JOURNAL ARTICLE

Tannase sequence from a xerophilic Aspergillus niger Strain and production of the enzyme in Pichia pastoris

José Antonio Fuentes-Garibay, Cristóbal Noé Aguilar, Raúl Rodríguez-Herrera, Martha Guerrero-Olazarán, José María Viader-Salvadó
Molecular Biotechnology 2015, 57 (5): 439-47
25572938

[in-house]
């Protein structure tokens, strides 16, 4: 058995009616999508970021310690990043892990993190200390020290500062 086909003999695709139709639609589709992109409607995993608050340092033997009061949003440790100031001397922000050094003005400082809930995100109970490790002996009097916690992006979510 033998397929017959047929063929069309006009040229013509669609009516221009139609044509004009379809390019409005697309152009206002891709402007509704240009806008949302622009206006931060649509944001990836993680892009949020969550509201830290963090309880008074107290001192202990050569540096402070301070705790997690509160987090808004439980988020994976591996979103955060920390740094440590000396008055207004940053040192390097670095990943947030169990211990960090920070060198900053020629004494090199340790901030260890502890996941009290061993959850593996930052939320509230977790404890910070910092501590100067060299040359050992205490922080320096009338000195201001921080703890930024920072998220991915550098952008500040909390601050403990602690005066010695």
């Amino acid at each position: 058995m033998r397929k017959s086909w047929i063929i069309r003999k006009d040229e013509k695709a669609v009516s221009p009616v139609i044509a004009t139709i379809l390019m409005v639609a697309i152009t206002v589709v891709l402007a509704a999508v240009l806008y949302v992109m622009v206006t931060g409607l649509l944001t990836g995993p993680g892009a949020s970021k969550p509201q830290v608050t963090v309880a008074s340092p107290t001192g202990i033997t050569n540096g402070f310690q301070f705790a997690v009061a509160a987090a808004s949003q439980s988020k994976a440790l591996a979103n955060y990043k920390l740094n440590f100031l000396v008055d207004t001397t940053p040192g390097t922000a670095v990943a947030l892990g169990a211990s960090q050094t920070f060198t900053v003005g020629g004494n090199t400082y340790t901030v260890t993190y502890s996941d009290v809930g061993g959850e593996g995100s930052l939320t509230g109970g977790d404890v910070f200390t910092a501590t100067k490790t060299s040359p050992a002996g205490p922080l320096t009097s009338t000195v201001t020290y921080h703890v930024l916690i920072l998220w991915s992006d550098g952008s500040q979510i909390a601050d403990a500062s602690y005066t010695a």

Tannin acyl hydrolases, or tannases (EC 3.1.1.20), are enzymes with potential biotechnological applications. In this work, we describe the gene and amino acid sequences of the tannase from Aspergillus niger GH1. In addition, we engineered Pichia pastoris strains to produce and secrete the enzyme, and the produced tannase was characterized biochemically. The nucleotide sequence of mature tannase had a length of 1,686 bp, and encodes a protein of 562 amino acids. A molecular model of mature A. niger GH1 tannase showed the presence of two structural domains, one with an α/β-hydrolase fold and one lid domain that covers the catalytic site, likely being residues Ser-196, Asp-448, and His-494 the putative catalytic triad, which are connected by a disulfide bond between the neighboring cysteines, Cys-195 and Cys-495. A 120-ml shake flask culture with a constructed recombinant P. pastoris strain showed extracellular tannase activity at 48 h induction of 0.57 U/ml. The produced tannase was N-glycosylated, consisted of two subunits, likely linked by a disulfide bond, and had an optimum pH of 5.0 and optimum temperature of 20 °C. These biochemical properties differed from those of native A. niger GH1 tannase. The recombinant tannase could be suitable for food and beverage applications.

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